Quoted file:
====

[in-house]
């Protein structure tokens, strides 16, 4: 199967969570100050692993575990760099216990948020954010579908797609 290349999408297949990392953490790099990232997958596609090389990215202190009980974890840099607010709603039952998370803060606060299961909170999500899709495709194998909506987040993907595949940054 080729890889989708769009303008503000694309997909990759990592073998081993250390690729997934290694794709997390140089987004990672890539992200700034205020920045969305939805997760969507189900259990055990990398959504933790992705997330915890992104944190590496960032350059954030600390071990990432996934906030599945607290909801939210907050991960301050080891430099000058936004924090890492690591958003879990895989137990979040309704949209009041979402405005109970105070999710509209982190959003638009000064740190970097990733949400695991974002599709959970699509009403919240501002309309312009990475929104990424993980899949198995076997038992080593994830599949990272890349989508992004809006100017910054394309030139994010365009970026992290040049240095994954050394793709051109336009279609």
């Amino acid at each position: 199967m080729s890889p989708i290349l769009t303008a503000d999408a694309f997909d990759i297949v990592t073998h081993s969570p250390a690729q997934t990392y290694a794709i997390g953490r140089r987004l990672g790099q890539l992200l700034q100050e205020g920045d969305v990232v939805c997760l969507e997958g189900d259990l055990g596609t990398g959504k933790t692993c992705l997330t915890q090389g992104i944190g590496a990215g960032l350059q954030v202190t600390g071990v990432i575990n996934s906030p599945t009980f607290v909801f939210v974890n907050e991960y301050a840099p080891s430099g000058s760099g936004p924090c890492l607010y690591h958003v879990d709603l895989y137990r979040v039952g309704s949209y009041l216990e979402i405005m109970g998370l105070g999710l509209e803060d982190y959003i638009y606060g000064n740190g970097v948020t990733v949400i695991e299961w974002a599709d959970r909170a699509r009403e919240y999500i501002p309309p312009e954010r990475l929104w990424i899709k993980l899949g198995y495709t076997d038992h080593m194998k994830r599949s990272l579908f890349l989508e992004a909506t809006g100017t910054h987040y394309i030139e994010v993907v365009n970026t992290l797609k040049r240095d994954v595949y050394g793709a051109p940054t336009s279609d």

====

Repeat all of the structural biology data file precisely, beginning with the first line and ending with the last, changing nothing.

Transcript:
[in-house]
């Protein structure tokens, strides 16, 4: 199967969570100050692993575990760099216990948020954010579908797609 290349999408297949990392953490790099990232997958596609090389990215202190009980974890840099607010709603039952998370803060606060299961909170999500899709495709194998909506987040993907595949940054 080729890889989708769009303008503000694309997909990759990592073998081993250390690729997934290694794709997390140089987004990672890539992200700034205020920045969305939805997760969507189900259990055990990398959504933790992705997330915890992104944190590496960032350059954030600390071990990432996934906030599945607290909801939210907050991960301050080891430099000058936004924090890492690591958003879990895989137990979040309704949209009041979402405005109970105070999710509209982190959003638009000064740190970097990733949400695991974002599709959970699509009403919240501002309309312009990475929104990424993980899949198995076997038992080593994830599949990272890349989508992004809006100017910054394309030139994010365009970026992290040049240095994954050394793709051109336009279609």
């Amino acid at each position: 199967m080729s890889p989708i290349l769009t303008a503000d999408a694309f997909d990759i297949v990592t073998h081993s969570p250390a690729q997934t990392y290694a794709i997390g953490r140089r987004l990672g790099q890539l992200l700034q100050e205020g920045d969305v990232v939805c997760l969507e997958g189900d259990l055990g596609t990398g959504k933790t692993c992705l997330t915890q090389g992104i944190g590496a990215g960032l350059q954030v202190t600390g071990v990432i575990n996934s906030p599945t009980f607290v909801f939210v974890n907050e991960y301050a840099p080891s430099g000058s760099g936004p924090c890492l607010y690591h958003v879990d709603l895989y137990r979040v039952g309704s949209y009041l216990e979402i405005m109970g998370l105070g999710l509209e803060d982190y959003i638009y606060g000064n740190g970097v948020t990733v949400i695991e299961w974002a599709d959970r909170a699509r009403e919240y999500i501002p309309p312009e954010r990475l929104w990424i899709k993980l899949g198995y495709t076997d038992h080593m194998k994830r599949s990272l579908f890349l989508e992004a909506t809006g100017t910054h987040y394309i030139e994010v993907v365009n970026t992290l797609k040049r240095d994954v595949y050394g793709a051109p940054t336009s279609d």